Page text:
Mitjà O, Corbacho-Monné M, Ubals M, et al. Hydroxychloroquine for Early Treatment of Adults with Mild Covid-19: A Randomized-Controlled Trial [published online ahead of print, 2020 Jul 16]. Clin Infect Dis. 2020;ciaa1009. doi:10.1093/cid/ciaa1009
Background: No therapeutics have yet been proven effective for the treatment of mild-illness caused by SARS-CoV-2. We aimed to determine whether early treatment with hydroxychloroquine (HCQ) would be more efficacious than no-treatment for outpatients with mild Covid-19.
Methods: We conducted a multicenter, open label, randomized controlled trial in Catalonia (Spain) between March 17, and May 26, 2020. Eligible Covid-19 cases were non-hospitalized adult patients with recently confirmed SARS-CoV-2 infection and less than five days of symptoms. Patients were assigned to receive HCQ (800 mg on day 1, followed by 400 mg once daily for 6 days) or no antiviral treatment (not-placebo controlled). Study outcomes were the reduction of viral RNA load in nasopharyngeal swabs up to 7 days after treatment start, patient disease progression using the WHO scale up to 28 days, and time to complete resolution of symptoms. Adverse events were assessed up to 28 days.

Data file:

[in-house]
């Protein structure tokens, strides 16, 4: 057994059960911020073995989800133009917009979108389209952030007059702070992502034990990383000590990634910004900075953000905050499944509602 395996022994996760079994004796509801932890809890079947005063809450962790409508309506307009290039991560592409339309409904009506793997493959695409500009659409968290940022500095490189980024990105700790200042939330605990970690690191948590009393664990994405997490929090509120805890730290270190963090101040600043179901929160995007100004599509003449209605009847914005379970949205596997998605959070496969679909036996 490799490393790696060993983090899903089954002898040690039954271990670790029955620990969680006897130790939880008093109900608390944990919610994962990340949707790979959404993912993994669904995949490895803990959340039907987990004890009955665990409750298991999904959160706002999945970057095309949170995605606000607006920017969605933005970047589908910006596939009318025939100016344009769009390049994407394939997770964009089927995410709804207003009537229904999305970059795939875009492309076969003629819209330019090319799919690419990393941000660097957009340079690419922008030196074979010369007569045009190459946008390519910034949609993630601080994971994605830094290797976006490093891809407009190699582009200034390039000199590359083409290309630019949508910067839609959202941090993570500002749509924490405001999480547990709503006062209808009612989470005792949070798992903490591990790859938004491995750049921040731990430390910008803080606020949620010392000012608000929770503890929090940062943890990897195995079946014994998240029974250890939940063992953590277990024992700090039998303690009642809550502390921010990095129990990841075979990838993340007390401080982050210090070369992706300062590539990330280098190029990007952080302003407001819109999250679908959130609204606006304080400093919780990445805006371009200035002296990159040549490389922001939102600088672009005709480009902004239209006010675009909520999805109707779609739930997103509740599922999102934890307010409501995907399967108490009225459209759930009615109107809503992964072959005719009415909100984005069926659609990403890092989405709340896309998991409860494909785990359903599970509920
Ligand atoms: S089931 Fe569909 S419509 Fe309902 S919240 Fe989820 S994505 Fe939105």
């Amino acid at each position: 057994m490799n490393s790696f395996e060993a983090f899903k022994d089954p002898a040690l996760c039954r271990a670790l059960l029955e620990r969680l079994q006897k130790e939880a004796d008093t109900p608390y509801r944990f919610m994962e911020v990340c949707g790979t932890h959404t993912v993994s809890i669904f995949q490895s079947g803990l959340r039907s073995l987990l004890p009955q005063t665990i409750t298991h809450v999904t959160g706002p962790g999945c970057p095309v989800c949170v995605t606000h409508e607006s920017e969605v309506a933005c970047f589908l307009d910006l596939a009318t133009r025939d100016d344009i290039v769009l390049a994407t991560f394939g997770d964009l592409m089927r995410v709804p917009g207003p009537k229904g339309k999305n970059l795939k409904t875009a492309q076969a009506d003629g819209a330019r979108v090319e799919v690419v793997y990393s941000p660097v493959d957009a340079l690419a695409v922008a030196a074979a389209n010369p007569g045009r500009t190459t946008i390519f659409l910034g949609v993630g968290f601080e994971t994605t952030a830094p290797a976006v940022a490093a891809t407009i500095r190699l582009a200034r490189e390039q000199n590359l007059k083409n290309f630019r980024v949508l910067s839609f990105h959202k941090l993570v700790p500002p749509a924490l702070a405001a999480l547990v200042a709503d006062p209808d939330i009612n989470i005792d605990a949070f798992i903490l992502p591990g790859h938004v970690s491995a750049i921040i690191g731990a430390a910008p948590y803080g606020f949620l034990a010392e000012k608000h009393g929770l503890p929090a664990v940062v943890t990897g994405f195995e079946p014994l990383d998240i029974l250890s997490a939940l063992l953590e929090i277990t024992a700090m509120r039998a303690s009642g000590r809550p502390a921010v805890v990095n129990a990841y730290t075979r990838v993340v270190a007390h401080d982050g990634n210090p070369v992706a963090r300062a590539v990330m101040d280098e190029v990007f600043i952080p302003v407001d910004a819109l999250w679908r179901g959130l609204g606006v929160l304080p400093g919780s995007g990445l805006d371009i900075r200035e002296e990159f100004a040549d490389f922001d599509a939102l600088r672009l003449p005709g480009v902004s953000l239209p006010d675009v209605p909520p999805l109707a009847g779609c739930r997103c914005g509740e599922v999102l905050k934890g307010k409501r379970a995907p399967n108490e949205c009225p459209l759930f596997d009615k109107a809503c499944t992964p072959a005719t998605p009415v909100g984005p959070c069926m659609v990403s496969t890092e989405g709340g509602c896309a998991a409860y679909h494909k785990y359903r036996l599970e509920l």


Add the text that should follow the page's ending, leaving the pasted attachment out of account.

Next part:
Results: A total of 293 patients were eligible for intention-to-treat analysis: 157 in the control arm and 136 in the intervention arm. The mean age was 41.6 years (SD 12.6), mean viral load at baseline was 7.90 (SD 1.82) Log10 copies/mL, and median time from symptom onset to randomization was 3 days. No significant differences were found in the mean reduction of viral load at day 3 (-1.41 vs. -1.41 Log10 copies/mL in the control and intervention arm, respectively; difference 0.01 [95% CI -0.28;0.29]) or at day 7 (-3.37 vs. -3.44; d -0.07 [-0.44;0.29]). This treatment regimen did not reduce risk of hospitalization (7.1%, control vs. 5.9%, intervention; RR 0.75 [0.32;1.77]) nor shortened the time to complete resolution of symptoms (12 days, control vs. 10 days, intervention; p = 0.38). No relevant treatment-related AEs were reported.
Conclusions: In patients with mild Covid-19, no benefit was observed with HCQ beyond the usual care.